Writing by reading

12 fair kindms


I’m going to give writers some advice, which I mostly try not to do because everyone-is-an-individual-and-we’re-all-different and, well, reasons.

Giving people “rules” or some distillation of a pithy saying never works, anyway. Any one of us can come up with a bajillion exceptions in the time it takes to scroll down to the comments.


Instead, I’m going to recommend that you head down to a used book store or the local library or onto the internet and get yourself a copy of this book:

Twelve Fair Kingdoms (Book One of the Ozark Fantasy Trilogy)  by Suzette Haden Elgin.

It doesn’t matter if you don’t like fantasy. If you really can’t bear the thought of plunking down the two bucks or whatever for it, just stand in the aisle of the bookstore and read the first chapter.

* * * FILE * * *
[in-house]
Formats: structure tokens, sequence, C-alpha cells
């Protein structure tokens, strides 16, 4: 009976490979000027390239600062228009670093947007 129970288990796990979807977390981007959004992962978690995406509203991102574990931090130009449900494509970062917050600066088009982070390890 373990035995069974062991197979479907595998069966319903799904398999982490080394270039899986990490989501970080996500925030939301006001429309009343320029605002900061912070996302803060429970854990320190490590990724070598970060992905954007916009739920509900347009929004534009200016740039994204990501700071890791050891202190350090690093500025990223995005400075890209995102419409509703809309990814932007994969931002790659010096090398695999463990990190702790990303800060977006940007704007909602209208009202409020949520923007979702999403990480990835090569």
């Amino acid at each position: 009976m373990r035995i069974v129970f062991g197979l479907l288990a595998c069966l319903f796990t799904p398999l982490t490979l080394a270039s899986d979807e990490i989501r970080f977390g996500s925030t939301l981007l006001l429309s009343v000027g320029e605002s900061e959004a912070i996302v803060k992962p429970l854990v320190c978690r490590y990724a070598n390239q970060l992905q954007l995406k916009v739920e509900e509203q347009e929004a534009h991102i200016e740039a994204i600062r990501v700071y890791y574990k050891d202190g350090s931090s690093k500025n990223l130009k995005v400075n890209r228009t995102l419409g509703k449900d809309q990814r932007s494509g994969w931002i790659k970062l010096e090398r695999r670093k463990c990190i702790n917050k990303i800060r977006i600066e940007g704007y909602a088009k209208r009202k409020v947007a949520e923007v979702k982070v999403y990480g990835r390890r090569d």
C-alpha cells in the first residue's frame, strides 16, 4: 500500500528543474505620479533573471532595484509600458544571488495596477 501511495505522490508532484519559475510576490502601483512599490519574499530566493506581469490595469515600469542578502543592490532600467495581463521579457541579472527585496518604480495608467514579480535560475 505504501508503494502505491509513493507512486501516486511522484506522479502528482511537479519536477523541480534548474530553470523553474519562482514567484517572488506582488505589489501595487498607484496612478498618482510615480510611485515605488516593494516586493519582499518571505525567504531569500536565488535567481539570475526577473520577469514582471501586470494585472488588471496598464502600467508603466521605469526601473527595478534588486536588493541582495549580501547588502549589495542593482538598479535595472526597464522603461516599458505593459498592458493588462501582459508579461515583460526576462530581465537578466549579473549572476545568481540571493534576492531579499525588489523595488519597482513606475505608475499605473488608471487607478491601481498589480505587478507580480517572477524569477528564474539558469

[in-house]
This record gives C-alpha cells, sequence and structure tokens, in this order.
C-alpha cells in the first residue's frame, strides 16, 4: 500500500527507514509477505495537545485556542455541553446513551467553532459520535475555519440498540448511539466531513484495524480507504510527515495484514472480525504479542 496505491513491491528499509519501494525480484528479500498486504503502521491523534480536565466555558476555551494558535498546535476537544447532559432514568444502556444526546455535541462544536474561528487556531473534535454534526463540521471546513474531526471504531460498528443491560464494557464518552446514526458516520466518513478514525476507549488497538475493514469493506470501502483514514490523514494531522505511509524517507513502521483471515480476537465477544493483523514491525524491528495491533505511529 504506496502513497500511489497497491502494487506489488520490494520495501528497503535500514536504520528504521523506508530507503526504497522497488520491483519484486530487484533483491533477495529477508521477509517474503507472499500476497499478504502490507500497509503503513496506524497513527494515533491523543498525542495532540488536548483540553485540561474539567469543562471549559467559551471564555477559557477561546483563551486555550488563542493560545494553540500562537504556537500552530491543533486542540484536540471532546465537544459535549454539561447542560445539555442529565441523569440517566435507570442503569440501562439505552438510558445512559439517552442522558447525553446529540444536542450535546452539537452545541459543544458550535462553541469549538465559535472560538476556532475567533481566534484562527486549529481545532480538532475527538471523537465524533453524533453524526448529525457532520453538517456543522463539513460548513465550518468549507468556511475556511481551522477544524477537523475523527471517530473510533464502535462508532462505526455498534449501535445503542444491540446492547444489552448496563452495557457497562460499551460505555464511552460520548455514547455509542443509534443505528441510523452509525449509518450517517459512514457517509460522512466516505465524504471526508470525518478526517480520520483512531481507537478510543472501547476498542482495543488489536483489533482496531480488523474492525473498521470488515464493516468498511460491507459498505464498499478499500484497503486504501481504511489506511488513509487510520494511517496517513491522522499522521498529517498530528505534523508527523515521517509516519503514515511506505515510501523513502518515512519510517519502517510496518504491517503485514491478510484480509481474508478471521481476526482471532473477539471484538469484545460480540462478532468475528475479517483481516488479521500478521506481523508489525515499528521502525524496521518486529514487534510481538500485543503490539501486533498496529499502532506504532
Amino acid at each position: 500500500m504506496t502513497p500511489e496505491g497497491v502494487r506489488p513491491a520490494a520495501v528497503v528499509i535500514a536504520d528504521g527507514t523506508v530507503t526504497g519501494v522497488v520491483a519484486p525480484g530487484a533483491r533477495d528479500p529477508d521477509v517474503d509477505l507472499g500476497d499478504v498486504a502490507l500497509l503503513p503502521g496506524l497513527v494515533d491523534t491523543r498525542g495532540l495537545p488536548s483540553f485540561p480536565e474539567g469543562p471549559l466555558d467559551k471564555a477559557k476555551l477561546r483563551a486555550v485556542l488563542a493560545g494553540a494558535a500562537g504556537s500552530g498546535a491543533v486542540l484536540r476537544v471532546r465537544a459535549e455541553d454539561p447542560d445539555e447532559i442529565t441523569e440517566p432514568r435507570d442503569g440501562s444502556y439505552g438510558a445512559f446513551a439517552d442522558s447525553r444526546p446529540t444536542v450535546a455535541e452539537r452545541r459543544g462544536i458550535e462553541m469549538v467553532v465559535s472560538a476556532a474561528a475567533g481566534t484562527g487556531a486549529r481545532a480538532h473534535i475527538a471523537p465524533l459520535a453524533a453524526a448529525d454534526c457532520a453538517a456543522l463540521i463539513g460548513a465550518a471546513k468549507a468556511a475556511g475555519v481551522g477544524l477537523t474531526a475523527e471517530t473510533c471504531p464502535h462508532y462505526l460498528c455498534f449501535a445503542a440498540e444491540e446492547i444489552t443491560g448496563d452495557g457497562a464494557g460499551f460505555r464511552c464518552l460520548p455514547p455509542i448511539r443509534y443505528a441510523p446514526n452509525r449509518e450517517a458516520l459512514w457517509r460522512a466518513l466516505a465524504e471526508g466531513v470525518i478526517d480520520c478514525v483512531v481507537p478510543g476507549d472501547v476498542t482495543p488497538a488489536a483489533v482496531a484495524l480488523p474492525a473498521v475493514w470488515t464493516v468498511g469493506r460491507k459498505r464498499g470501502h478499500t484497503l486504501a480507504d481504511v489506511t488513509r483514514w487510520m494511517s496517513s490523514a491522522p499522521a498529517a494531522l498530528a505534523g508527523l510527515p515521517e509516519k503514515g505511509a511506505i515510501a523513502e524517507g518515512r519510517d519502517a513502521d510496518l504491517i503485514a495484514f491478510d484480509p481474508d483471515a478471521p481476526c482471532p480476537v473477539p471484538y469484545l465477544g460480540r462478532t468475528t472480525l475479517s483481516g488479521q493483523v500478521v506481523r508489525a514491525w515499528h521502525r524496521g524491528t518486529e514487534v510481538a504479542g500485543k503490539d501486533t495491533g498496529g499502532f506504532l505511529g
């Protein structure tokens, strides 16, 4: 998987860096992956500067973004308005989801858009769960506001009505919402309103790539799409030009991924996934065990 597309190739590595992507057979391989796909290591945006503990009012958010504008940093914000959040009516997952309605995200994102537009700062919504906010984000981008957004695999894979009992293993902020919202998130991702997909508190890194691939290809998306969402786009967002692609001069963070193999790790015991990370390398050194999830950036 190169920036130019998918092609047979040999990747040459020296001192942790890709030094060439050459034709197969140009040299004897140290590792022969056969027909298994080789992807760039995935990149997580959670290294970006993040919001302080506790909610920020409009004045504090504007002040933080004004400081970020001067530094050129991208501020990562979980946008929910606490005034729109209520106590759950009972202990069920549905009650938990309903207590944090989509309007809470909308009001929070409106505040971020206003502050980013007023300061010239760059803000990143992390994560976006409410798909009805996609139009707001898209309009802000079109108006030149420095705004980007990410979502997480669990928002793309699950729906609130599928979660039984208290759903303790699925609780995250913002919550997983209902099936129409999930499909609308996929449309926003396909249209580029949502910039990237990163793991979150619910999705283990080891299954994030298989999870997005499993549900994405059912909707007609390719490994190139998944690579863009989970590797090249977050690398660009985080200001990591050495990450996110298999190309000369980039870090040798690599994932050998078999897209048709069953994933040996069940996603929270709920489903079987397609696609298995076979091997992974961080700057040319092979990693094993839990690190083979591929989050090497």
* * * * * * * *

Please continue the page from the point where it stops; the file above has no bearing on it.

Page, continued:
Because Chapter One is an info-dump —– but an info-dump done right. Done perfectly, even.

It’s rambling, and discursive and filled with tangents and digressions. (It’s also tender-funny and distinctive of voice.)

But, more to the point, it is brilliantly gripping and entirely enchanting, and the author manages to give the reader an enormous amount of data about the characters, a grounding in the magic system AND the situation/quest that is to come.

In one chapter.

This – all this – without giving anything away and still managing to hook you in so well that you literally cannot put it down.

If I could do that, even once, I’d die a happy woman.



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